LITTLE ROCK, Ark. (KTHV) -- All eyes are on Arkansas as legal battles decide whether executions will take place. These will be the first executions set to take place in Arkansas since 2005 when Eric Nance was put to death. The executions are expected to be much different this time around.

THV11 explored what happened on execution day in 2005 and how things are expected to change this year.

“What is a delay?” Those were the words of Eric Nance as he sat awaiting his death at 8 o’clock on a Monday night.

He had eaten his final meal a few hours earlier; a bacon cheeseburger, French fries, ice cream and a Coke. He had been inquiring about his funeral arrangements and what would happen to his belongings. He asked what or who he should look at as the lethal injection took place. Nance had no final parting words for the records and no parting words for the family of Julie Heath.

Heath was the 18-year-old Malvern cheerleader Eric Nance was convicted of murdering back in 1993. He had stabbed her in the throat with a box cutter after seeing her standing by her broken-down car along U.S. 270. There were allegations of attempted rape. As Julie’s family members sat waiting for the execution, something unusual happened. A delay was issued.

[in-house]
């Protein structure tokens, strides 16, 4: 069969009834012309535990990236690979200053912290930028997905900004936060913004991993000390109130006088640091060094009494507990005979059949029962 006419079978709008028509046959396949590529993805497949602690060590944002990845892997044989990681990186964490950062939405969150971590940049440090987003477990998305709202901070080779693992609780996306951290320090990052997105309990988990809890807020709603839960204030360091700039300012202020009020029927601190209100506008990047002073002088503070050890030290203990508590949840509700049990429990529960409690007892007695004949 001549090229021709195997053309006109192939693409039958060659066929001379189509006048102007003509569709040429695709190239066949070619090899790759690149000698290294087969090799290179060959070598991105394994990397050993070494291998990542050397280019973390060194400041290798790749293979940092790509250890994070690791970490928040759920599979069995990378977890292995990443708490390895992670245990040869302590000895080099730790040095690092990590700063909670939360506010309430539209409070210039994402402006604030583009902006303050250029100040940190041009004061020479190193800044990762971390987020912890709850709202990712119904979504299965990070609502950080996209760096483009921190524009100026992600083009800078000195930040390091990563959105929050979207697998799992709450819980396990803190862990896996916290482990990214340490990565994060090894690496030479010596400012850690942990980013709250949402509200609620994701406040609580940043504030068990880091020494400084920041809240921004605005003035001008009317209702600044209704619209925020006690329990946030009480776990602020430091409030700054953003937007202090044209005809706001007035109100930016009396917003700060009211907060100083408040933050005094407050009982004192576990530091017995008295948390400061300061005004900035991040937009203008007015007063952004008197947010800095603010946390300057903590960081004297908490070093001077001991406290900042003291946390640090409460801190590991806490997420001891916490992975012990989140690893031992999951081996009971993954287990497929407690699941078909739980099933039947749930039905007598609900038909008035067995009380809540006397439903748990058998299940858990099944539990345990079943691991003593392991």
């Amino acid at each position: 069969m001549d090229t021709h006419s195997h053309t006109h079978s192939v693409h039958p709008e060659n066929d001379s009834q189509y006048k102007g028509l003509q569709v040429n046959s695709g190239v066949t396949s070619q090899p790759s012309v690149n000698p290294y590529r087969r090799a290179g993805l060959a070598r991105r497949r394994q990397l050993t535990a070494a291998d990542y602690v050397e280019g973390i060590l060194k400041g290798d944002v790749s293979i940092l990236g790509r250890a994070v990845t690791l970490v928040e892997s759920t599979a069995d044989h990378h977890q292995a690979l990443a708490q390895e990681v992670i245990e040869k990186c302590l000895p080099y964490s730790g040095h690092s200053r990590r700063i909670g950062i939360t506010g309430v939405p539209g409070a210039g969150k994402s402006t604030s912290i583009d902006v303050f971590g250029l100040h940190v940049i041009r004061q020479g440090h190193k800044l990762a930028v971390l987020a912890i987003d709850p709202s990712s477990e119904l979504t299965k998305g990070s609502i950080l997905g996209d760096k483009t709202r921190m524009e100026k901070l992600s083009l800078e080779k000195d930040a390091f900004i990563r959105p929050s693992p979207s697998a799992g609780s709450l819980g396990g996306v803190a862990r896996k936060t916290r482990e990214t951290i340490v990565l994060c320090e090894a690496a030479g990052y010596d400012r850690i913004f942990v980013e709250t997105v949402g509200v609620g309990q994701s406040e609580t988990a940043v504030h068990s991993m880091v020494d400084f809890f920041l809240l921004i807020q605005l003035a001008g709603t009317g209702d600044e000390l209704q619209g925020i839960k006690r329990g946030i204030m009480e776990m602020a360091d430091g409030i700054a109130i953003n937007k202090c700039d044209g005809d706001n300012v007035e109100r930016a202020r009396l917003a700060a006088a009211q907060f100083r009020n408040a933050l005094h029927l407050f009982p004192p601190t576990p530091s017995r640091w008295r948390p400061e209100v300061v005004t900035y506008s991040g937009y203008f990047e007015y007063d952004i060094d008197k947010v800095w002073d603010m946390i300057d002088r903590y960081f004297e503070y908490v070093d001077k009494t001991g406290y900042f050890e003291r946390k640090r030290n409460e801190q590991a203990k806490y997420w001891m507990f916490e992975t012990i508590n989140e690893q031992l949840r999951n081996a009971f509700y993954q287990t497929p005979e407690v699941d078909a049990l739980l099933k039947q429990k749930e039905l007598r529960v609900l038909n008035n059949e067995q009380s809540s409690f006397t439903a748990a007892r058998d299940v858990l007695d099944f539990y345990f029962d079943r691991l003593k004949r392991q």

In an 11th hour moment, U.S. Supreme Court Justice Clarence Thomas asked for a delay to give him time to review four appeals. Meanwhile, nearly 30 protestors were outside the governor’s mansion holding signs and remembering the lives of others executed. They were hoping this execution wouldn't happen.

90 minutes after the delay was issued, the Supreme Court denied all four appeals. Unlike the movies, a witness says Eric Nance remained composed. He had a fresh haircut, shower, and clean clothes, as he lay on the gurney covered by a thin blanket. Witnesses watched the execution take place behind a thick glass window. The lethal injection drugs were administered at 9:24 p.m. and he was pronounced dead by 9:30 p.m.

“I guess it brings closure that he's gone but you know we thought that this would you know make things better as far as being gone,” said a cousin of Julie Heath after the execution.

What happened that night in Nance’s execution is very different than what is expected to happen this time around.

The number of scheduled executions has increased. In 2005 it was a single execution in a single day. This year, legal battles have left things still on the table but double executions are planned.

Also, the sedative drug used is different. In 2005, sodium pentothal was the sedative used. This time, the sedative is called Midazolam; a very controversial drug.

At the time of Nance’s execution, many lethal injection lawsuits were just starting. There was a hiatus period from executing after 2005 because of these lawsuits. Had Nance's execution been scheduled a year later, he may have been on death row for many more years.

Governor Hutchinson maintains he is confident in the timetable and process in place for these executions.